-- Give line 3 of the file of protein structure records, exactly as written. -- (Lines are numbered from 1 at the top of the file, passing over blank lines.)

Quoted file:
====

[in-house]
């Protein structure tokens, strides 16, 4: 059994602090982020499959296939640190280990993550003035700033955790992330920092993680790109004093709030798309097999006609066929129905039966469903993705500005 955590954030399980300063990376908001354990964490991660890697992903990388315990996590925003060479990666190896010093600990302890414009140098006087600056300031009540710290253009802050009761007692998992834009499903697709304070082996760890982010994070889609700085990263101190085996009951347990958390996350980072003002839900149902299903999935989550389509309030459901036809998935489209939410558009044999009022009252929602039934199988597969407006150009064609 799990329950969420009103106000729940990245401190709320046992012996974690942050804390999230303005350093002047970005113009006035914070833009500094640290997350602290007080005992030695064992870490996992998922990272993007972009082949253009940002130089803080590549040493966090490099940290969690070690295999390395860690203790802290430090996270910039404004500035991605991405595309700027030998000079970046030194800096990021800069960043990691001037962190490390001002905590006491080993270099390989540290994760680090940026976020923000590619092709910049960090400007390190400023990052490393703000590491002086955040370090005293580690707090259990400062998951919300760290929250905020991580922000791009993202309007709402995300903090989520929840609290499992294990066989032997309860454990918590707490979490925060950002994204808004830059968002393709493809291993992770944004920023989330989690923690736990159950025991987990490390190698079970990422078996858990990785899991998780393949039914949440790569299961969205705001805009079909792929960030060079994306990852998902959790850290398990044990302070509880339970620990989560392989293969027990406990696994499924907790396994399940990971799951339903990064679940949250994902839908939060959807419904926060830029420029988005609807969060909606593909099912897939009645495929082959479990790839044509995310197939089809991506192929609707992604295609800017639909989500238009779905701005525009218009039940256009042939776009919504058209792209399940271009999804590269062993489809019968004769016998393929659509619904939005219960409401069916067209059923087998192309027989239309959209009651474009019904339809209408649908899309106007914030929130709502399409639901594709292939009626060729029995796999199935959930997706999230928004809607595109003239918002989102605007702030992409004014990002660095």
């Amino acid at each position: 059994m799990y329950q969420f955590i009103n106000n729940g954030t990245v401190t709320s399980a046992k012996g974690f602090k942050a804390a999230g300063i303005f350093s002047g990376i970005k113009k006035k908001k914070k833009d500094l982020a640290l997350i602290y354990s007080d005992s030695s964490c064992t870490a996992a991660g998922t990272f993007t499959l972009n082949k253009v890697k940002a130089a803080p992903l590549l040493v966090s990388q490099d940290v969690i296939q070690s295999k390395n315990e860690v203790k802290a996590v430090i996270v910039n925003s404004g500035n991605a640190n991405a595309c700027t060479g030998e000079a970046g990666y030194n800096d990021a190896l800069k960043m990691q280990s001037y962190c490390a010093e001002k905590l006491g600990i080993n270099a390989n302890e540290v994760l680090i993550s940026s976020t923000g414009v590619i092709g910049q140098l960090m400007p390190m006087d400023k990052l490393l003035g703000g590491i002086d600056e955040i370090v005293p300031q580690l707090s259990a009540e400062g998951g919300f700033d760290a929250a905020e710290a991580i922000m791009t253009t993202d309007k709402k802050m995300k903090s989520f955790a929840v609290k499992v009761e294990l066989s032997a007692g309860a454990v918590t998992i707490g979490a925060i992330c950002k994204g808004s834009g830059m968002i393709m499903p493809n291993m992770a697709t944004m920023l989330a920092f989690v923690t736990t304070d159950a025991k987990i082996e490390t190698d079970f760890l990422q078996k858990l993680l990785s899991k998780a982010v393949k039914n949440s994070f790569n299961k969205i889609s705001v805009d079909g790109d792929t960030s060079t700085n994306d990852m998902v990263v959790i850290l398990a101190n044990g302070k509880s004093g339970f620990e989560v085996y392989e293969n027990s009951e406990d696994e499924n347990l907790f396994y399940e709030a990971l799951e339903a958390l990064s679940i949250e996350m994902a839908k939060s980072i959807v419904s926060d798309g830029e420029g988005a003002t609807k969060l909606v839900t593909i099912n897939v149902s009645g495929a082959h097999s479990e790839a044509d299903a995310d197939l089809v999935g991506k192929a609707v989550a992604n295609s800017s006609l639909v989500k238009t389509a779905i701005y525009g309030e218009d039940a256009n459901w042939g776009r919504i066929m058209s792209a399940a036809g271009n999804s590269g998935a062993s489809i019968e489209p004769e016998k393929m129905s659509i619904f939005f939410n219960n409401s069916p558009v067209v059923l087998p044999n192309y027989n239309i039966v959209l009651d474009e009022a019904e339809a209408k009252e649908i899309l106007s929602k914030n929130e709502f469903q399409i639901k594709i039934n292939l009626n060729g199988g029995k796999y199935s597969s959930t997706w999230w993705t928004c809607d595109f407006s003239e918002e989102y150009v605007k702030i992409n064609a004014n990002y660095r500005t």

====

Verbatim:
């Amino acid at each position: 059994m799990y329950q969420f955590i009103n106000n729940g954030t990245v401190t709320s399980a046992k012996g974690f602090k942050a804390a999230g300063i303005f350093s002047g990376i970005k113009k006035k908001k914070k833009d500094l982020a640290l997350i602290y354990s007080d005992s030695s964490c064992t870490a996992a991660g998922t990272f993007t499959l972009n082949k253009v890697k940002a130089a803080p992903l590549l040493v966090s990388q490099d940290v969690i296939q070690s295999k390395n315990e860690v203790k802290a996590v430090i996270v910039n925003s404004g500035n991605a640190n991405a595309c700027t060479g030998e000079a970046g990666y030194n800096d990021a190896l800069k960043m990691q280990s001037y962190c490390a010093e001002k905590l006491g600990i080993n270099a390989n302890e540290v994760l680090i993550s940026s976020t923000g414009v590619i092709g910049q140098l960090m400007p390190m006087d400023k990052l490393l003035g703000g590491i002086d600056e955040i370090v005293p300031q580690l707090s259990a009540e400062g998951g919300f700033d760290a929250a905020e710290a991580i922000m791009t253009t993202d309007k709402k802050m995300k903090s989520f955790a929840v609290k499992v009761e294990l066989s032997a007692g309860a454990v918590t998992i707490g979490a925060i992330c950002k994204g808004s834009g830059m968002i393709m499903p493809n291993m992770a697709t944004m920023l989330a920092f989690v923690t736990t304070d159950a025991k987990i082996e490390t190698d079970f760890l990422q078996k858990l993680l990785s899991k998780a982010v393949k039914n949440s994070f790569n299961k969205i889609s705001v805009d079909g790109d792929t960030s060079t700085n994306d990852m998902v990263v959790i850290l398990a101190n044990g302070k509880s004093g339970f620990e989560v085996y392989e293969n027990s009951e406990d696994e499924n347990l907790f396994y399940e709030a990971l799951e339903a958390l990064s679940i949250e996350m994902a839908k939060s980072i959807v419904s926060d798309g830029e420029g988005a003002t609807k969060l909606v839900t593909i099912n897939v149902s009645g495929a082959h097999s479990e790839a044509d299903a995310d197939l089809v999935g991506k192929a609707v989550a992604n295609s800017s006609l639909v989500k238009t389509a779905i701005y525009g309030e218009d039940a256009n459901w042939g776009r919504i066929m058209s792209a399940a036809g271009n999804s590269g998935a062993s489809i019968e489209p004769e016998k393929m129905s659509i619904f939005f939410n219960n409401s069916p558009v067209v059923l087998p044999n192309y027989n239309i039966v959209l009651d474009e009022a019904e339809a209408k009252e649908i899309l106007s929602k914030n929130e709502f469903q399409i639901k594709i039934n292939l009626n060729g199988g029995k796999y199935s597969s959930t997706w999230w993705t928004c809607d595109f407006s003239e918002e989102y150009v605007k702030i992409n064609a004014n990002y660095r500005t």